Passionate and creative, melodic yet exploratory...
Winner of the 2013 Juno Award for Best Contemporary Jazz Recording, Montreal saxophonist Joel Miller marries his awe-inspiring technique and boundless sense of musical adventure with a pop musician's desire to make music that moves people.
His compositions are inspired by the melodic simplicity and emotional depth of American folk music, and they've been praised by Downbeat as "passionate and creative, melodic yet exploratory." His free-spirited eclecticism has been equally lauded by the magazine for "illustrating the cross-pollination emblematic of the Montreal jazz community." Dave Douglas calls Miller "a breath of fresh air and one of the great pleasures of the Montreal scene."
Miller's recording, Swim, pushes the boundaries of the traditional jazz quartet with cinematic passages that evoke a shared universe of stars, a sudden drop-off at the bottom of a lake, and even a humourously dark scene from a Ben Stiller film. The album's wistful sax lines and frenetic crescendos mark Miller's first outing as a lone soloist, and they see him floating easily above the surface of his breathtaking acoustic scores. He is joined by his long-time Canadian rhythm section of Greg Ritchie on drums and Fraser Hollins on bass, along with American pianist Geoffrey Keezer.
His 2013 album Honeycomb explores a whole other side of Miller's musical personality. Its breezy, Latin-inspired cadenzas draw inspiration from his time spent studying Afro-Peruvian rhythms in Lima, Peru in 2008. It is also inspired by his associations with Afro-Peruvian artist Oscar Stagnaro and Latin jazz musician Joé Armando. The moody electronics are an extension of his work with his award-wining jazz-electronic ensemble Mandala, and the additional nods to Latin American folklore derive from Miller's other work with Haitian and Afro Colombian music.
A new recording - Dream Cassette - debuted in 2016 and features Joel's original roots-inspired songwriting; along with his collaborator the JUNO winning singer-composer Sienna Dahlen, he also sings!
Uniting all of Miller's compositions are strong, accessible melodies, which evoke beautiful mental images and emotional states, and arrangements that blur beyond recognition the line between written notes and improvisation. All are born of Miller's desire to speak to music lovers beyond jazz's inner circle.
A graduate of McGill University's jazz performance program and an alumnus of the Banff Centre jazz workshops - where he studied with Chucho Valdes and Kenny Wheeler, among others - Miller distinguished himself as a bandleader virtually from his debut, winning the Grand Prix Jazz Award at the 1997 Montreal International Jazz Festival and earning enthusiastic reviews for his debut album, Find a Way.
Since then he has continued to elevate his already-formidable playing and composing skills by seeking out cutting edge virtuosos such as Geoffrey Keezer, Ben Monder, Kurt Rosenwinkel, Gary Versace and Ingrid Jensen as his regular collaborators. These players share Miller's ceaseless drive for originality, and together they force each other toward captivating new frontiers.
Starting around 2000, Miller also profited from a decade-long working relationship with Montreal percussionist and composer Thom Gossage, whose free jazz and creative jazz-inspired compositions and multi-disciplinary work with modern dance testify to an artistic spirit as forward-looking as Miller's own. Their first recording together was 2003's Sky Beneath My Feet, a "post Zappa para-noise" project featuring Tommy Babin and Miller's brother, DJ Mercury, that drew inspiration from pop song-craft.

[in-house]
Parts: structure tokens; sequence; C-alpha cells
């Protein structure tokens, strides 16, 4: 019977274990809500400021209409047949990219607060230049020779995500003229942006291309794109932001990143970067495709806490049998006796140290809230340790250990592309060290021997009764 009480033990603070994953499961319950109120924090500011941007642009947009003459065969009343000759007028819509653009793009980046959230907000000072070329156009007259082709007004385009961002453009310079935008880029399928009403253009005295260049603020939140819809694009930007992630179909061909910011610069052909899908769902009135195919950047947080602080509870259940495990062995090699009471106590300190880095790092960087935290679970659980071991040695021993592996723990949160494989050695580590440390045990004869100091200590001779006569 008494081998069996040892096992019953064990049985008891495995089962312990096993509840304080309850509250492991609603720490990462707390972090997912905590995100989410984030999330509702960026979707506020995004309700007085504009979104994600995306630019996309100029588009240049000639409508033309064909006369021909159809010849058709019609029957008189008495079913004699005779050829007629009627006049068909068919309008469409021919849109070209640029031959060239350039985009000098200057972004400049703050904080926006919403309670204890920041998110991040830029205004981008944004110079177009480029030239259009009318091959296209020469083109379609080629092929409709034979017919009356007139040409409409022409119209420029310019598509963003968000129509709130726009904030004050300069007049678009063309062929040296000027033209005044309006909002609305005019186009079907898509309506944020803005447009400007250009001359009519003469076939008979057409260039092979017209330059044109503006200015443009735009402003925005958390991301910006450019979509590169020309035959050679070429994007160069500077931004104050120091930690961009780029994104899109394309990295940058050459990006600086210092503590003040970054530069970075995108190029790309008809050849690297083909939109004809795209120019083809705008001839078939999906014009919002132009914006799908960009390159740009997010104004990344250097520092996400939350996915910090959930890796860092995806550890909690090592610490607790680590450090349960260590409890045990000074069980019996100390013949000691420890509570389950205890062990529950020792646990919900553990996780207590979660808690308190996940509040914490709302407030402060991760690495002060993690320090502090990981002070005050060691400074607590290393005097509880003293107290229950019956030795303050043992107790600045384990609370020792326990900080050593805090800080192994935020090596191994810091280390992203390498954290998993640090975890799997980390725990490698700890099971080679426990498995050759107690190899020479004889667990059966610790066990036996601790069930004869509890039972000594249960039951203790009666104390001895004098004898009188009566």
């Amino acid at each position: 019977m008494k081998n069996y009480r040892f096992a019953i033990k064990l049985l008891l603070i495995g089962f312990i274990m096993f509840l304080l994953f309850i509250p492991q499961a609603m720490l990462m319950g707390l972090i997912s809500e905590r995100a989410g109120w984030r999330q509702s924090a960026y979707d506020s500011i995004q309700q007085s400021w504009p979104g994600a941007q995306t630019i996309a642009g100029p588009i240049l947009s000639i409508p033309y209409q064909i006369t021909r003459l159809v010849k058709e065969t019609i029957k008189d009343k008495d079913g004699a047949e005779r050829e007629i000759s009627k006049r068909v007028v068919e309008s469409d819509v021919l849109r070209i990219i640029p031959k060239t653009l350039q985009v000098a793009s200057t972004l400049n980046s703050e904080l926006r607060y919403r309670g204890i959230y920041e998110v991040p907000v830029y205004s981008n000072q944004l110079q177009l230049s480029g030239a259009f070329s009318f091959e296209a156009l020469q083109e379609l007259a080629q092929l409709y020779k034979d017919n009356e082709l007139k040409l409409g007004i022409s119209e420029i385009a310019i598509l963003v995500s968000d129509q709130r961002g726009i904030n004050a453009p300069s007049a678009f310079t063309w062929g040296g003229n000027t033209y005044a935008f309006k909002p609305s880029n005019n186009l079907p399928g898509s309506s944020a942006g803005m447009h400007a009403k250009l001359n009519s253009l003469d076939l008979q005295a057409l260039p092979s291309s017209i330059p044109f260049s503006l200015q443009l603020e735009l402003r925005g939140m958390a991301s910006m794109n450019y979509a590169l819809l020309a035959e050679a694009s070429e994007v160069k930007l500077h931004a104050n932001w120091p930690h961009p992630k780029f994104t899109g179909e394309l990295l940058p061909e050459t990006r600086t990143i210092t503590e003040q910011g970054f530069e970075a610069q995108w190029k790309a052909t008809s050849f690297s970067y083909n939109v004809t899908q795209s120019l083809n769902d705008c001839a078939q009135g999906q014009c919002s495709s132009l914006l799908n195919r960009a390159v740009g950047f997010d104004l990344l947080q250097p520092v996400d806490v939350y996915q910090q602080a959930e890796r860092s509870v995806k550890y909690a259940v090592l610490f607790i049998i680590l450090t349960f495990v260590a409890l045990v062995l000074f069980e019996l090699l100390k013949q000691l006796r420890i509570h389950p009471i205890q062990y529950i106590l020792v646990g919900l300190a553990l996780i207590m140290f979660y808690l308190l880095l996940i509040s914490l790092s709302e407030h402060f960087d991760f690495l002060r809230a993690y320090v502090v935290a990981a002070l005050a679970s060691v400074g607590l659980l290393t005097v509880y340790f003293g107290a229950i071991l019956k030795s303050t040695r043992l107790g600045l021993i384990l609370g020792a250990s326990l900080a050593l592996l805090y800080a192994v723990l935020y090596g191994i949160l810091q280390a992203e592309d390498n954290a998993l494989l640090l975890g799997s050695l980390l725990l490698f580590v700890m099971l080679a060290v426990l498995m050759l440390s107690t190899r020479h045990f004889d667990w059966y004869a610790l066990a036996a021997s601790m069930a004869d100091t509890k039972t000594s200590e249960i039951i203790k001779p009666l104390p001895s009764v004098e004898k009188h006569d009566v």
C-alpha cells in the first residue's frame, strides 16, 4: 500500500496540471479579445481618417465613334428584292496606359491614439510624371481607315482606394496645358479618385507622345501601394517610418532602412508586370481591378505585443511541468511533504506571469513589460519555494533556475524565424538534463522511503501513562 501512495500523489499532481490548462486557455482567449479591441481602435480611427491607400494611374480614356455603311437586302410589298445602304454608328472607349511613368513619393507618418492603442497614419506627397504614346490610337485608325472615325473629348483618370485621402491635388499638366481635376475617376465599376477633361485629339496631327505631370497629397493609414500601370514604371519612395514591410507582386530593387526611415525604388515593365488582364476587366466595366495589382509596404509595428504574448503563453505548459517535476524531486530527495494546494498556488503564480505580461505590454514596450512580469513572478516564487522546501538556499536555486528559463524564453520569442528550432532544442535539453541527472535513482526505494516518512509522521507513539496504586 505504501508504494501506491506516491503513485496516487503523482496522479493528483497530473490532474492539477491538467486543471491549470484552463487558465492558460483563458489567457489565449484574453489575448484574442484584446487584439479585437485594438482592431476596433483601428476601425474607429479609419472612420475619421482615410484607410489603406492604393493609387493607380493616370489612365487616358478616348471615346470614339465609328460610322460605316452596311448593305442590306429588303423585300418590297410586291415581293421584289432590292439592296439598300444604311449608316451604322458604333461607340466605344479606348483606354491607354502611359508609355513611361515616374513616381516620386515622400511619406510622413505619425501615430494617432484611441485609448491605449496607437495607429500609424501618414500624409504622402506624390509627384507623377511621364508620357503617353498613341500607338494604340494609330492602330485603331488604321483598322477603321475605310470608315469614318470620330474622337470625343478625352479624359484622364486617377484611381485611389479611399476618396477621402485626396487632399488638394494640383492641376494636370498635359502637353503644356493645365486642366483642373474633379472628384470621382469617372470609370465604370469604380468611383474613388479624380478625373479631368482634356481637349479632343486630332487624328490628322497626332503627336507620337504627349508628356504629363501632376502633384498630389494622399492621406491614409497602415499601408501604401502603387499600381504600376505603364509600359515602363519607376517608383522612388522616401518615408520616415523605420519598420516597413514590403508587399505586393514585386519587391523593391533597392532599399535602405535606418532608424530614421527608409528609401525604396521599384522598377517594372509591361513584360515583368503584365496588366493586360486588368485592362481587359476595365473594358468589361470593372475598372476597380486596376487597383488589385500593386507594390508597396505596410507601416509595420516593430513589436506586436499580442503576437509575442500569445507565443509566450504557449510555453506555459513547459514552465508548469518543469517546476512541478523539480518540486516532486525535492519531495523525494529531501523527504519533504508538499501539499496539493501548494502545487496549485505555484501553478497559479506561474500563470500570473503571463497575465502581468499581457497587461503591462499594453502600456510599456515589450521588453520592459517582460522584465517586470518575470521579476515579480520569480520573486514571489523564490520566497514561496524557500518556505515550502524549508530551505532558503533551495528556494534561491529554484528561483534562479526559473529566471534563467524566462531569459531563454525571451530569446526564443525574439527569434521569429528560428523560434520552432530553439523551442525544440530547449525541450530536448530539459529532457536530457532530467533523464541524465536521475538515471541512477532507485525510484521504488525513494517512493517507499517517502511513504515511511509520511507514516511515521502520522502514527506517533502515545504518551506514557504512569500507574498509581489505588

In 2005, encouraged by Dave Douglas to push beyond jazz instrumentation, Miller collaborated with Order of Canada-winning conductor Iwan Edwards, vocalist Amelia McMahon, and the chamber choir Concerto Della Donna for a feature performance at the Montreal Jazz Festival that was broadcast on CBC Radio's Choral Concerts. That material formed the foundation of Miller's album of the same year, Tantramar.
Most recently, Miller has enjoyed a close working relationship with the highly versatile, modernist Montreal bassist Fraser Hollins, and their performances with Brian Blade and Jon Cowherd served as partial inspiration for Swim.
Meanwhile, when not serving as band-leader, Miller continues to perform with an enormous range of other instrumentalists, including Eric St-Laurent, Phil Dwyer, Mike Rud, Matt Wilson and Brad Turner. He has also toured with Denzal Sinclaire, and, along with Armando, opened gigs for Tito Puente, Ray Barretto, and Eliades Ochoa.
Miller's passionate devotion to both creativity and craft has been recognized with a long list of honors. Mandala won the 2006 Opus Award for performance of the year, and its album was named one of the best of 2005 by Alain Brunet of La Presse. It was also an All About Jazz Publisher's Pick and a nominee for both an ADISQ and an Indie Award. Most recently Swim won a Juno and an East Coast Music Award and went to #1 on the Earshot jazz charts. It also charted at CMJ in the U.S. and was named Jazz Album of the Year by both La Presse and the Ottawa Citizen. Honeycomb was nominated for an ADISQ.
Miller's ensembles have toured the U.S., Europe, Japan, Mexico and Peru, and his performances have been broadcast on national radio across Canada and Europe. Miller has also toured as part of Michael Bublé's band and the Glenn Miller Orchestra.
Currently, Miller's soloing can be heard on his wife Christine Jensen's 2014 Juno award-winning album Habitat.
For more information about Joel Miller, please visit: http://www.joelmillermusic.com.